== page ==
‘open’ script

On a Mac, you can type "open [file]" to open that file with the default program for it. To recreate the same thing, I created a tiny script in my bin directory:

#!/usr/bin/env fish

cmd.exe /C start "" $argv
For slightly more advanced behaviour, I have just discovered wsl-open which I should probably install.

Cypress

FixMyStreet has a lot of tests in its test suite – most of them are “back end” tests (so run on a server testing various parts of the server-side code do what they should, pretending to be a user fetching pages and submitting forms etc), but some are “front end” tests, which run in an actual browser (this can be done “headlessly” so no actual browser window opens up when they’re run), connecting to a running test server, and check that parts of the front end (mostly JavaScript) do what they should.

For this, we use a piece of software called Cypress which helps automate it all and aid development, and wrote a script to do the set up/tear down parts of creating a test database, running a test server for Cypress to connect to, and so on. Our test suite runs on Travis with each commit, and our front end tests running there push video recordings of the running output to a service called Cypress Dashboard, so you can see the output of the latest run. For developing locally, you can do the same as Travis and run the front end tests headlessly, only seeing the output text and videos, or you can run Cypress as a GUI and see the browser running the tests, inspect the DOM at any point of a test, easily rerun a particular test, and so on.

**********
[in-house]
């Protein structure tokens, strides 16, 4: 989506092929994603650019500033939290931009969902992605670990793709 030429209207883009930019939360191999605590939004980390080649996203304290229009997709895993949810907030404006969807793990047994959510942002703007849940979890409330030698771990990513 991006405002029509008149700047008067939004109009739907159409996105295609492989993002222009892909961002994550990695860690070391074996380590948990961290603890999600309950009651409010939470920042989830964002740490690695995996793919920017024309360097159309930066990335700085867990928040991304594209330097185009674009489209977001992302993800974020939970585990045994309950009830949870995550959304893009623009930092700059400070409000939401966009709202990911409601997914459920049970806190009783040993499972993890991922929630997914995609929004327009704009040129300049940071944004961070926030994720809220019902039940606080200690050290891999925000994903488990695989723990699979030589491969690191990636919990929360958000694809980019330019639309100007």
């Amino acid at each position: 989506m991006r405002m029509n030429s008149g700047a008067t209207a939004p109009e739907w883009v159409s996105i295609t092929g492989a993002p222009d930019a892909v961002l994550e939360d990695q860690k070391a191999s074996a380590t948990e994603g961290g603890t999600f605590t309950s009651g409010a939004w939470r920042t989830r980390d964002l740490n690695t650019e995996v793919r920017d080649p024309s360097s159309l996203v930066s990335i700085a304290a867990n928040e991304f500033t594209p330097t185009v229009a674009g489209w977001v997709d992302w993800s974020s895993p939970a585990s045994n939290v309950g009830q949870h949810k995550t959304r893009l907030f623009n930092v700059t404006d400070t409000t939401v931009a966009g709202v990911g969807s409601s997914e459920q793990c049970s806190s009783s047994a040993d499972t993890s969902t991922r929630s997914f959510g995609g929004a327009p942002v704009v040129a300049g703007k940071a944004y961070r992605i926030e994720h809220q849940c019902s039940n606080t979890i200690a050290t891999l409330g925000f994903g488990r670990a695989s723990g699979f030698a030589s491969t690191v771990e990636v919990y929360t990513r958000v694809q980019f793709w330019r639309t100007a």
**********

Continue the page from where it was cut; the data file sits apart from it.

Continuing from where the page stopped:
As Linux on Windows 10 is basically ‘native’, I can call Windows programs from inside Linux. I have Cypress installed natively on Windows (installed node and npm install cypress), and so I run the test script in WSL with a special argument (unsurprisingly, --wsl), which at the point it wants to run Cypress, calls out to it in Windows to run there. (I did have the option of installing Cypress in Linux, setting up a Linux window manager and running it entirely inside, but the GUI support for Linux on Windows isn’t their core focus and I thought this way would probably be easier.) This was a little tricky to find the precise combination of commands that worked (by default, running Windows Cypress from Linux either assumed you were in Linux and died because there was no Linux window manager, or assumed you were in Windows and couldn’t find the command to run because it tried to use Windows path names in Linux), but now that it’s done, it’s all working smoothly.

Conclusion

I always used MacPorts on my Mac, which worked nicely; however, it is also nice to have Linux directly installed. I’d also have been fine with a full Linux installation, but don’t really have the time at present to play about with that, so the presence of WSL means I am happy to use Windows until such a time as more free time becomes available(!)